Bad astronomy | Betelgeuse has nothing on VY CMa, which throws huge clouds of dust


When it comes to star sizes, there are dwarfs, giants, and supergiants.

And then there are the hypergiants.

These are very massive stars that live fast, die young, and come out with a huge explosion: supernovae. And now we know that before they leave they also suffer coughing fits: epic eruptions of dust clouds that scream at high speed, causing the star to change rapidly and profoundly in brightness.

If that sounds familiar, yes, consider Betelgeuse. We will come back to that.

But in this case we are talking about the star VY Canis Majoris (or VY CMa for short). This ridiculously bloated red hypergiant is located about 4,000 light-years away in the constellation Canis Major, the Big Dog (one of Orion’s hunting dogs). In this case, the constellation is appropriate: VY CMa is a huge star, well above 2 trillion kilometers wide.

For comparison, the Sun is 1.4 million kilometers in diameter. VY CMa is a thousand times bigger. TO one thousand. Replace the Sun with VY CMa and it would stretch almost to the orbit of Saturn.

That would be a shame for Earth. We would be inside him. And since the star generates several hundred thousand times the energy of the Sun, our planet would not last long there.

So yeah, this star is crushing in every way. Stars like this don’t last long, only a few million years, and as they age they generate so much light that they blow onto their own surfaces, the matter thrown off by the intensity of radiation from below. VY CMa probably started out with up to 40 times the mass of the Sun, but has already lost about half. And this is where our story really begins.

Observations of the star show that it is emitting too much infrared light for such a star, which is a tell-tale sign that it is surrounded by dust. They are usually microscopic grains of rocky material (loaded with silicates) or carbonaceous (soot) around the star (so we call it circumstellar, which is a cool word). It is heated by starlight and therefore shines in the infrared, causing the excess observed.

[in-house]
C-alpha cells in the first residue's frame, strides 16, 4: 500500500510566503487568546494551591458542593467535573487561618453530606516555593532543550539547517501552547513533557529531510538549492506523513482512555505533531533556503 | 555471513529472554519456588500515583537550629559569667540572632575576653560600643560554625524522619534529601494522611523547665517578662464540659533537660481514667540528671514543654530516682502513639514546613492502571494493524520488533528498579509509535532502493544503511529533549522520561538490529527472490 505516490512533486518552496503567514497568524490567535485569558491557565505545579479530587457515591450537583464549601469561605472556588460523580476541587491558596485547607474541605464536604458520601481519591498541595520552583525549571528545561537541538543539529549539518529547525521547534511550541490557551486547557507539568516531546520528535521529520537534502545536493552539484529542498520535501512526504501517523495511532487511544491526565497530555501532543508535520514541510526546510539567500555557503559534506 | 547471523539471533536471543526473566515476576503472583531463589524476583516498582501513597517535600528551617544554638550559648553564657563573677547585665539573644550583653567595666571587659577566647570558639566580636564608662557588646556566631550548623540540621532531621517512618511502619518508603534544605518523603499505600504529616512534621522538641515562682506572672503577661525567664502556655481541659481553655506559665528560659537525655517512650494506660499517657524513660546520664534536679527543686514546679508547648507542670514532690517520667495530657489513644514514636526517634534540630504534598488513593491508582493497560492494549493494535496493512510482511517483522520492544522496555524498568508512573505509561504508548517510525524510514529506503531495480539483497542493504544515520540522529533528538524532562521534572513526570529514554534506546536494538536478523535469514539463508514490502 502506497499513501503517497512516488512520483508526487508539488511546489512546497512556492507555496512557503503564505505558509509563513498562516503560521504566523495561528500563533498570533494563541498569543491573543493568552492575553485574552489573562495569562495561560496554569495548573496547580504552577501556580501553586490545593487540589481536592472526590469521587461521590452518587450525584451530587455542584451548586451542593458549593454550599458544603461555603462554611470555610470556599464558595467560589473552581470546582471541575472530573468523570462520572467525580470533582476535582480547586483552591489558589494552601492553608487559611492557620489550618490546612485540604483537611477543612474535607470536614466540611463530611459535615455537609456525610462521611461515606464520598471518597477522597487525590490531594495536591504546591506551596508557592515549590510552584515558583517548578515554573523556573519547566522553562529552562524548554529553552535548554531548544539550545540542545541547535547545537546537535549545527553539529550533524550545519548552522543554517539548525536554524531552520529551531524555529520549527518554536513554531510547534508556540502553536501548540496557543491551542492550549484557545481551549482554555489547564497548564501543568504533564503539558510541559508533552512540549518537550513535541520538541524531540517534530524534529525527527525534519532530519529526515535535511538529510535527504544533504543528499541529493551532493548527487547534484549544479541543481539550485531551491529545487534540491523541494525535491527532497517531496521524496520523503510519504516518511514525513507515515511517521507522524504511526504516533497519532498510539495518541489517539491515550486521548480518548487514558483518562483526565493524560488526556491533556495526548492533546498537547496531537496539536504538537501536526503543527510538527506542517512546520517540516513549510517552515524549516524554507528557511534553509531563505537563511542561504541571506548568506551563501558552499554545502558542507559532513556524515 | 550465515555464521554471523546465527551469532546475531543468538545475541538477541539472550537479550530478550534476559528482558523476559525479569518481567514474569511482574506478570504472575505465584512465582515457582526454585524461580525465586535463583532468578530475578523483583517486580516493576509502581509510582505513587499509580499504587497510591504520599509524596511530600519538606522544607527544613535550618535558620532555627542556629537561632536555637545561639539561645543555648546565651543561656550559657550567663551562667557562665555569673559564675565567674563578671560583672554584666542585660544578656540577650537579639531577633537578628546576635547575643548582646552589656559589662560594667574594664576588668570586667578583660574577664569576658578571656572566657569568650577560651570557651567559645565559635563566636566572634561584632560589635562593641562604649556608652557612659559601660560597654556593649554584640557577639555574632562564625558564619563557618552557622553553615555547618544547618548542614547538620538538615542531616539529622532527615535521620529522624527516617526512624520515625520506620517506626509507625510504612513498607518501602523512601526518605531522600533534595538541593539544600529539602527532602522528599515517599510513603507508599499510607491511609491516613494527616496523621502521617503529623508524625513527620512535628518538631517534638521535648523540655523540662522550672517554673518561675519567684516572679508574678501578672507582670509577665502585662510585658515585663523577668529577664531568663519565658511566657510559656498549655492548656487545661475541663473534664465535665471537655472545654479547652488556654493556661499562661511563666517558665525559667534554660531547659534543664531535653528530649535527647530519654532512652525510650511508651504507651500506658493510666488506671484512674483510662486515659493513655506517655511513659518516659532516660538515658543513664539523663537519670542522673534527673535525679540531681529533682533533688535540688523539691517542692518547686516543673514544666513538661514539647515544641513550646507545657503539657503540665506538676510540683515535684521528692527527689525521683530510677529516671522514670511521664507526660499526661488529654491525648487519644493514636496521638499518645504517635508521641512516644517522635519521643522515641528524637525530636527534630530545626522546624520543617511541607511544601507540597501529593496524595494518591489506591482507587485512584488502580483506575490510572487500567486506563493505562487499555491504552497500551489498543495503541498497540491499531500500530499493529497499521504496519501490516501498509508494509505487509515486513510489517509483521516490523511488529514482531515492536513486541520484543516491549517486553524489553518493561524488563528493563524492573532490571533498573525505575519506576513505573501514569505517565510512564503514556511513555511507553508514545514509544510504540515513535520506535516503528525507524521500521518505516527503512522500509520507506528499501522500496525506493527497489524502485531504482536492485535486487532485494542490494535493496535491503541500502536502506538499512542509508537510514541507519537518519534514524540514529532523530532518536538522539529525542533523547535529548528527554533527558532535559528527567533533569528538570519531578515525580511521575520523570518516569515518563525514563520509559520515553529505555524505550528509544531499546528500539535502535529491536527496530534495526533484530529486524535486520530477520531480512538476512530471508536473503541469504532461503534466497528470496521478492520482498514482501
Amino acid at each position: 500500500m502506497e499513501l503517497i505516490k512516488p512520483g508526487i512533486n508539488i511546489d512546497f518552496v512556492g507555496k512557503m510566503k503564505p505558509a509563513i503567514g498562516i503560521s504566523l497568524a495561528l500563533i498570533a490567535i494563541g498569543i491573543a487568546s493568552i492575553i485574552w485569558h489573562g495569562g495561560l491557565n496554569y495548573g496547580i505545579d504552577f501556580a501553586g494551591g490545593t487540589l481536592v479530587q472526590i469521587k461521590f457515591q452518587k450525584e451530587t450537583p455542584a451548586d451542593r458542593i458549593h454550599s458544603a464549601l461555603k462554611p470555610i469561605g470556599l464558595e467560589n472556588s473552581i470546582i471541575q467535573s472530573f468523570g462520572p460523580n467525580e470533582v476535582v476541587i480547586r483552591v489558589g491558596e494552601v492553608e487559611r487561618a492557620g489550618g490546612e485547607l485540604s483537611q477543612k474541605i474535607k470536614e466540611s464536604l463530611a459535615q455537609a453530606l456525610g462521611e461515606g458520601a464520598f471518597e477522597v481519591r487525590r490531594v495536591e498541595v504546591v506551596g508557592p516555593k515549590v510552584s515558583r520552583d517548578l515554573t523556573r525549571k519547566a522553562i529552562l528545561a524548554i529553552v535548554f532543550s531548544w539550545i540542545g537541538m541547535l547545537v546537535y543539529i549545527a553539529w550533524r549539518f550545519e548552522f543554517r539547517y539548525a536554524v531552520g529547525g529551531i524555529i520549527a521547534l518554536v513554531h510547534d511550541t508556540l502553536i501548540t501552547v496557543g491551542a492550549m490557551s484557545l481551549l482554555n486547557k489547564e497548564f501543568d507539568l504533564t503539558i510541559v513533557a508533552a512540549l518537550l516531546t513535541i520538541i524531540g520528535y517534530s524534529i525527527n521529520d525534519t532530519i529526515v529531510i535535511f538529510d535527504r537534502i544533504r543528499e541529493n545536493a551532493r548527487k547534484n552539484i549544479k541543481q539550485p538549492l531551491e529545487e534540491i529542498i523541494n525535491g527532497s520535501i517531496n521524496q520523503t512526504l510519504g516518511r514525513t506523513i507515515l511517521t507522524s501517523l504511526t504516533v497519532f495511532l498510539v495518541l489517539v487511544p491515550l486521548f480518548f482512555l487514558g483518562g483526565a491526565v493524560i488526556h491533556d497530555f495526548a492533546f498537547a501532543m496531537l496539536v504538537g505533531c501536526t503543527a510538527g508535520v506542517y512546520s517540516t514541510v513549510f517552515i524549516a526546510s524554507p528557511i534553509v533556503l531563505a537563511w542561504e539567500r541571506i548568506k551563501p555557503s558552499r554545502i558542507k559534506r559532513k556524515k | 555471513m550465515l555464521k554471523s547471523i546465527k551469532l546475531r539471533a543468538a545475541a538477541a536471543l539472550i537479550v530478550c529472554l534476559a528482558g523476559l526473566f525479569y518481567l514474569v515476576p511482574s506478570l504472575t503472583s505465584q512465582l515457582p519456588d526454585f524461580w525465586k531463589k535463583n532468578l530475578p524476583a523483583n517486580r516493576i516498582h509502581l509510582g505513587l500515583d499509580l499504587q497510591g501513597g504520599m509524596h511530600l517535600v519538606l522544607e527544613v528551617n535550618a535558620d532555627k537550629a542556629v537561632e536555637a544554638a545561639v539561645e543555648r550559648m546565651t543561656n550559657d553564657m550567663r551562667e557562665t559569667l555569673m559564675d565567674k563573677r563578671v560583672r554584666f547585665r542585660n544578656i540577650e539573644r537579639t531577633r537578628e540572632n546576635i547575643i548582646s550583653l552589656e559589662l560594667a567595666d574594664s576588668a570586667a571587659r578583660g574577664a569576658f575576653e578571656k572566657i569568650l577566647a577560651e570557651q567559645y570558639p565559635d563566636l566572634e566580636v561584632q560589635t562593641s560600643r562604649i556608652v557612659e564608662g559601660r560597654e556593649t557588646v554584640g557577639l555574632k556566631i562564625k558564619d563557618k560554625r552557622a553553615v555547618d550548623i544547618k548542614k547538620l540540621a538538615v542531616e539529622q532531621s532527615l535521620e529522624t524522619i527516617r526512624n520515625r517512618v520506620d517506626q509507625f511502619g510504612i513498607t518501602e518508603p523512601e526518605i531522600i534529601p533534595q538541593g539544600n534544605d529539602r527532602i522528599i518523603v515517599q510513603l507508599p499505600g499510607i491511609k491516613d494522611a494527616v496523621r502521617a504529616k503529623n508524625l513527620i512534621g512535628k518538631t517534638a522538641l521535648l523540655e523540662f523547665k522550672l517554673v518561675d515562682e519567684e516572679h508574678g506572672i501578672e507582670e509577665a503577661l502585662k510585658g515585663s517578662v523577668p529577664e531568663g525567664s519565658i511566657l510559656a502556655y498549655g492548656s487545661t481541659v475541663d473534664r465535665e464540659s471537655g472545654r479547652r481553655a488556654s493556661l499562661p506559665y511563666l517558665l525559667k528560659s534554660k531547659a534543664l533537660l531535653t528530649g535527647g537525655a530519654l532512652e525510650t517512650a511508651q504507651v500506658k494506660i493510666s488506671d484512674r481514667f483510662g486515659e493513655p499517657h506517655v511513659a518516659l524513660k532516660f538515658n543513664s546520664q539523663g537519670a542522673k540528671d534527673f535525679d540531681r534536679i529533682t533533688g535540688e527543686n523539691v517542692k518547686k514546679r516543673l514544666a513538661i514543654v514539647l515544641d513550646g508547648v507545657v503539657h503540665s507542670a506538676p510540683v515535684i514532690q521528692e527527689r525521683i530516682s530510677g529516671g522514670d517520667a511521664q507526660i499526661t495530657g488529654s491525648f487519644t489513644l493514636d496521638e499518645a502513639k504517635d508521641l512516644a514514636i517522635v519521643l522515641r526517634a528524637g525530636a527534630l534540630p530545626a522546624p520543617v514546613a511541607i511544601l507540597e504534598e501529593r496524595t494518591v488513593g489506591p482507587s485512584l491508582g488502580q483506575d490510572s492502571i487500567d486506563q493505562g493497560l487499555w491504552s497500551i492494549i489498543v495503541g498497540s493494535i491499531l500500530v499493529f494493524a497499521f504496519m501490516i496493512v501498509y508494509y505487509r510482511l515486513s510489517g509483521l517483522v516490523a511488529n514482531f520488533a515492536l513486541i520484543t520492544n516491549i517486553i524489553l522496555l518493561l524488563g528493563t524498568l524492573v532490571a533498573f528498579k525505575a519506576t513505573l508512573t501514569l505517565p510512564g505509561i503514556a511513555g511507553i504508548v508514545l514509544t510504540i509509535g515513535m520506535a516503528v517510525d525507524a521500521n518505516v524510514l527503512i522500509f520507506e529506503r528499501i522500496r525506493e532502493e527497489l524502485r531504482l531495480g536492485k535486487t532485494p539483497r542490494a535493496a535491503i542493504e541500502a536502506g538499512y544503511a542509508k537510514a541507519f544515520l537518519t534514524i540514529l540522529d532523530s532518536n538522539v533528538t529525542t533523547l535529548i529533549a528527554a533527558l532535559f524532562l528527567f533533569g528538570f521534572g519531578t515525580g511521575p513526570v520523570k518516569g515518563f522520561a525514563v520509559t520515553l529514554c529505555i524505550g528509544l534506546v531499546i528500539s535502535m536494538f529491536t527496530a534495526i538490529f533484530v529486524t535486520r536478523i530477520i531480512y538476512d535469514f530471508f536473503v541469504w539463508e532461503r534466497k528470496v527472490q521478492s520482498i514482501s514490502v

Extremely high resolution observations of VY CMa show this dust, and also show that it is quite complex. There are knots, clusters, arcs, and fuzzy clouds around the star. However, the new observations using Hubble allowed astronomers to measure the speed at which all this dust is moving; much of it was ejected at tens of thousands of kilometers per hour. Fast. VY CMa does great things.

The beauty of this is that they then measured the distance from the star to these various groups and used that in conjunction with speed to track the groups back in time to see when they were ejected. What they found is really interesting … the ages of the various groups and other characteristics indicate that they were ripped from the star about 70, 120, 200 and 250 years ago.

When looking at historical observations of the star, these periods coincide with moments of great variability of brightness in the star, darkening and brightening by an important factor.

In other words, some physical mechanism in the star caused it to eject these huge clouds of dust, and these clouds then passed between us and the star, obscuring it. The last major eruption was in the late 1800s, when the star faded a lot. It used to be visible to the naked eye (barely), but after that eruption it dimmed and hasn’t glowed since.

And that’s very interesting because everyone’s favorite star, Betelgeuse, which has yet to explode, underwent a tremendous dimming event at the end of 2019. For several months, the star glowed half its usual reddish hue, and astronomers are still arguing about what caused it. The two main contenders are a cooling effect that lowered its luminosity, and the other is, you guessed it, dust eruptions that blocked the star. In fact, I prefer the latter explanation; There is a lot of dust around Betelgeuse, and we know that sometimes it carries this material in large clouds. But a drop in temperature cannot yet be ruled out.

Still, Betelgeuse is a red supergiant. Lower mass, smaller, and not as luminous as VY CMa (which is, after all, one of the most luminous stars in the entire galaxy), but very similar. If VY CMa is dusting and dimming, then it makes sense that the same could be happening with Big B.

There are other differences, some of which are important. Betelgeuse is a regular variable star, undergoing cyclical brightness changes of the order of one year due to physics that take place deep in its lower atmosphere. VY CMa is an irregular variable, and changes in its brightness take many years to complete, more likely due to things happening in its upper atmosphere. Therefore, you must be careful when extrapolating from one star to the other. But still, it is a provocative idea.

Stars like this fascinate and terrify me. It is difficult to understand how overwhelmingly huge they are, how powerful and how they live their lives. But they are crucial for galactic evolution; they create heavy elements like iron in their cores that are distributed through space when they explode. This material is then dedicated to the creation of new stars, new planets … and We. Literally you and me.

The iron in your blood pumped through your body was once in the core of an exploding star like VY CMa, which pumped it first into the galaxy. If that alone isn’t reason enough to study stars like this, nothing is.

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